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The New “F Word” on College Campuses: Fundamentalism

Fundamentalist: The pretentious circus’s favorite term to defame and demean someone instead of answering his or her argument

Fundamentalist: The pretentious circus’s favorite term to defame and demean someone instead of answering his or her argument

It’s really funny, almost.  And sad.

Too many faculty at Christian universities are more afraid of “fundamentalism” than they are of agnosticism or outright atheism and its secularist implications.

Most dangerous of all, they are even more afraid of Christian fundamentalism than Christian Leftism, which acts almost exactly like agnosticism or progressive secularism and supports approximately the same social and political policies, but simply quotes Scripture while doing it.

These faculty equate “fundamentalism” to willful ignorance, stubborn resistance to fact, anti-intellectualism, blind faith, and probably barely-suppressed violence in the defense of rigidly held values.  Most frightening of all, it seems to them that some “fundamentalists” appear to think that some things are actually true.

To the Left, of course, and the Christian Left is little different, nothing is really true.  Certainly nothing that can be stated in human language, anyway.  Everything is up for endless re-interpretation—not to mention re-interpretation of the re-interpretations.

There is always a way to tease a new meaning out of something whose meaning has been understood for centuries, or even millennia.  Then, they simply replace the old meaning with the new, while claiming to be “faithful to the text.”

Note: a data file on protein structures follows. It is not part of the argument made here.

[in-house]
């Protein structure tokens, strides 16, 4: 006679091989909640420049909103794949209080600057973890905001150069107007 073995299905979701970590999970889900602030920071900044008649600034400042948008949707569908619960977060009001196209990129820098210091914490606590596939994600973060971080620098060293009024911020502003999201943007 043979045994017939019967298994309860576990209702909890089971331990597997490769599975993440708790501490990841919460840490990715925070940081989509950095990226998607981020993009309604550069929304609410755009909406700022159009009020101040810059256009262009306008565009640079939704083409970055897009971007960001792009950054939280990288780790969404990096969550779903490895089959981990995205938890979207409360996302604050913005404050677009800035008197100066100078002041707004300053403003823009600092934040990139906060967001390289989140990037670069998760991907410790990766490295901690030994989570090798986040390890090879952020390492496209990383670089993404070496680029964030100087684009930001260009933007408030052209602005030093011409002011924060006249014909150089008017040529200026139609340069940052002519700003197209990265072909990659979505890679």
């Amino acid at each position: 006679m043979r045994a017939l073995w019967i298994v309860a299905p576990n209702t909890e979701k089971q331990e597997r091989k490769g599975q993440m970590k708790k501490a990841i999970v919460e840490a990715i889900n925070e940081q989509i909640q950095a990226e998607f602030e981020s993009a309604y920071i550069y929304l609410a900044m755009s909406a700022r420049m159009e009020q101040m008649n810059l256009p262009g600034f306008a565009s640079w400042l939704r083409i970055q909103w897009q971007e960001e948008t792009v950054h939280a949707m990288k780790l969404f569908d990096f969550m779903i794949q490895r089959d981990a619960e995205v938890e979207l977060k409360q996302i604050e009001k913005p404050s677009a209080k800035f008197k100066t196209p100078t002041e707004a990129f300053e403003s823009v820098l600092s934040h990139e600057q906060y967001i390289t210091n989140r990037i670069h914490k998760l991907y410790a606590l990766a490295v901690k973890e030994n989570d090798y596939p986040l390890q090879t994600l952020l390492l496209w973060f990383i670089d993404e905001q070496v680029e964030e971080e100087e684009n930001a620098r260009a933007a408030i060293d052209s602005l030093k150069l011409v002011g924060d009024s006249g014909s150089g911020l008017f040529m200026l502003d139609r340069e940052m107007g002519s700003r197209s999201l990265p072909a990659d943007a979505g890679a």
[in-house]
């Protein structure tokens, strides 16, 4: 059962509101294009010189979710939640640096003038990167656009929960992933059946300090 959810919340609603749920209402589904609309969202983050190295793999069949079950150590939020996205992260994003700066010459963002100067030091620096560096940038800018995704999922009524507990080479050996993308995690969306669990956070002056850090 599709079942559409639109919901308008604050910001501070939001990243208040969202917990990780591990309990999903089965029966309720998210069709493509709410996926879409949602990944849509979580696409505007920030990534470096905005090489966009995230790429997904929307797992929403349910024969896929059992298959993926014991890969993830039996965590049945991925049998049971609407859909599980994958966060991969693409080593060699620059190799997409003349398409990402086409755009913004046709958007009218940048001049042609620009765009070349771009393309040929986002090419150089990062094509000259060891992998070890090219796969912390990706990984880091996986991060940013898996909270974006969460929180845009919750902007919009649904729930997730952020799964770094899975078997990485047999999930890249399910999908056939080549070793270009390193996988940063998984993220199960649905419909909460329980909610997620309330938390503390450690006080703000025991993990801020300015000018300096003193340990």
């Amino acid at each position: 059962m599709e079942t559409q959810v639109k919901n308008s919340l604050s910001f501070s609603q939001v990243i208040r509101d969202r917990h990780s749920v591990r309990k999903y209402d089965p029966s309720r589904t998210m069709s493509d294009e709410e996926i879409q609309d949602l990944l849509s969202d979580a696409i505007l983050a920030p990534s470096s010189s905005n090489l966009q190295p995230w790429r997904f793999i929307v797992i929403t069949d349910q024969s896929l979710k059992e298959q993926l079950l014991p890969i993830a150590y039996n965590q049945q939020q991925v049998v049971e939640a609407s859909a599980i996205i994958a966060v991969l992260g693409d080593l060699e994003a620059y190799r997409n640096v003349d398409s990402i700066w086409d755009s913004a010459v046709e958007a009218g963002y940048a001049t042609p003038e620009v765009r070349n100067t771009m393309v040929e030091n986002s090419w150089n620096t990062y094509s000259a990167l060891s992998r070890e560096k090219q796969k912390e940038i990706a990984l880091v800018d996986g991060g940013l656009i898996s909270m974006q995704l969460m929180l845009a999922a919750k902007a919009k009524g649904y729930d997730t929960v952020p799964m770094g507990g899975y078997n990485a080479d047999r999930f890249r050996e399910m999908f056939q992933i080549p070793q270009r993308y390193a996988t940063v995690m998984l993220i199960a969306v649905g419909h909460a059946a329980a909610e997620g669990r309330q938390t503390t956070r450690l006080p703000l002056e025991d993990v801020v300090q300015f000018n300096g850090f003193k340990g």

In their efforts to be right and true, Leftist Christian academics are busy finding support for diversity, multi-culturalism and affirmative action in the Old Testament; socialism and “anti-nationalism” in Luke; pacifism in the Sermon on the Mount; and abortion-on-demand and same-sex marriage in (apparently) “emanations of the penumbra” of the New Testament.

None of these things (with the possible exception of some strains of pacifism) were discovered in the Scripture by the previous 19 centuries of exegesis.

Why do these new meanings point in the direction favored by the secular-progressive left in terms of social and political implications?  I think a case can be made that outcomes were chosen and that interpretive methods were selected to support those outcomes.

So, to me, the real question is not—Why does the Christian Left tend to favor textual deconstruction and relativistic interpretations, thus aping the secular Left?

The real question is—Why is the Christian academic Left so enthusiastic about those outcomes listed above—so much so that it is willing to distort its traditional hermeneutics into intellectual pretzels in order to prefigure the desired outcomes?

There are many possible answers.  But for now, I simply observe that the word “fundamentalism” is sometimes hurled as an epithet on some Christian campuses whenever someone suggests that maybe the Bible simply means what it says (or at least that should be our first assumption until evidence and context prove otherwise).

Just as the new McCarthyism in politics starts by calling someone else a McCarthyite, the new “fundamentalists” these days are the Christian Left, for whom socialism, sustainability, diversity, climate change, and same-sex marriage are the badges of “five-point progressivism.”

And from their point of view, anything and anyone who challenges this new orthodoxy or its presumed intellectual underpinnings is dangerous—and probably a “fundamentalist.”

From where I sit as Chair of a Christian college department, what the Left calls “fundamentalism” these days is simply historic, traditional Christianity.  Maybe “fundamentalists” should co-opt the word and make it into a badge of honor.  I’ll bet it would look good on a t-shirt.

But on too many Christian campuses today, “fundamentalist” is the new F-word.  It is used to stop conversation and to intimidate voices that dissent from the emerging leftist orthodoxy.

And that’s fundamentally wrong.

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